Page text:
Sunday, July 26, 2009

Thoughts on the old film: Deja Vu

I finally caught Deja Vu on some channel or other yesterday. Good grief. What a good idea taken in completely the wrong direction.


Usually I'm big on explosions and action sequences, but for once I was wishing they'd taken that move down a notch. It would have made a terrific low budget indie.

Hear me out here.

Okay so the story is, there's an explosion on a boat and an investigator uses a time travel video thing to see what happened 4 days ago. He knows the bomber is connected to a girl so he uses the device to spy on her past and figure out who the bomber is. Then he goes back in time himself to save the girl he's fallen in love with by watching her in the shower. And somewhere in there his partner dies, but it seems to be thrown into the story for the fuck of it. Like Laura, but with more explosions and not as good.

The investigators spend the first half hour of the movie mostly locked in a room watching a video. That could have been the entire movie. The investigator in charge, Denzel, becomes obsessed with this girl to the point where his fellow investigators are concerned. In the meantime, another investigator works to solve the crime the old fashioned way.

Also, if you're going to set a movie in New Orleans, can you actually make it set in New Orleans? There was like ONE Southern accent in the entire movie, and we really could have been living in pretty much any city with a boat. There's this one scene with some alligators where it was kind of like Hey look! Alligators! See, we are so in New Orleans!

And for heaven's sake, if you're writing a movie with time travel, you have two choices. Either you go with the Terminator model or the Back to the Future model. So either you go back and change things and the future changes, or you go back and can't change things because everything you did you will do again. But YOU CAN'T HAVE BOTH. This movie had both. When the investigator goes back in time to save the girl, he discovers that some of the clues he picked up on are only there because he went back in time - a bunch of bloody clothes he found in her apartment were actually his clothes. That would indicate that this is Terminator logic, where nothing changes because you already did it. But then later on he changes the future using Back to the Future logic. You can't simultaneously change the future and have already not changed the future. I have the same problem with Primeval, even though I love Primeval.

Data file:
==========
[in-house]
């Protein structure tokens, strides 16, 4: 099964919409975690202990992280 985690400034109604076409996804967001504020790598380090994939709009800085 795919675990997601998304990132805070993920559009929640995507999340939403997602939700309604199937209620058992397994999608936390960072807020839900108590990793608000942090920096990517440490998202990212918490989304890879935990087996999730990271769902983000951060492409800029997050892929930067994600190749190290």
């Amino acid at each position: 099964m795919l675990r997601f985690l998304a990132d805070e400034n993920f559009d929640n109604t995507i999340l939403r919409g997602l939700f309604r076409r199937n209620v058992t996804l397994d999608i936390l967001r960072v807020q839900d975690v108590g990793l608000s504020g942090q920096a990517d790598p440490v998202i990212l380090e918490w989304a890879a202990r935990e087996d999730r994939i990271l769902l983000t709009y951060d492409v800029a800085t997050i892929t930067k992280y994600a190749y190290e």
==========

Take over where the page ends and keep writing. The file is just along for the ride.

And that leaves an interesting dilemma that was completely ignored: the blood on the clothes in the murder victim's apartment belongs to the investigator on the case, a man who didn't meet her until she died. That's pretty damned interesting, but it went unnoticed.

But my main issue is the hastily put together small story element. Every story, no matter how loaded with special effects, is best when it is a small story. The Hurt Locker is about the Iraq war. Scratch that. The Hurt Locker is about three soldiers in the Iraq war. Titanic is about the sinking of a - oh wait, no it wasn't. Titanic is about two people falling in love on a sinking ship.

Had all those people involved made Deja Vu concentrated more on the investigator's development and relationship with the girl he's obsessing over, instead of blowing up random cars and playing with shiny objects, this would have been a much cheaper movie to make. And it might have been good.


  1. There is another time travel type of story. Star Trek TNG and the infinite loop. The premise being if we fail to learn from our history we are doomed to repeat it. If we go back in time to save a life and fail the events that took place to send us back in time are still present. So we can keep trying to save the life until we get it right.

  2. Fair enough. But nothing in this story hinted that this was a possibility. I just think it was a mess.

  3. John's got it right. If you watch the movie again, when Denzel shows up at the crime scene, his cell phone is ringing and there is also a cell phone ringing at the same time in a body bag.

    Later in the movie, Adam Goldberg talks about Denzel getting a call to a crime scene where he's looking at his own dead body. So the infinite loop time travel theory works here. Also, in the scene where he rearranges the words on the refrigerator to remind himself for when he comes back show the whole infinite loop thing.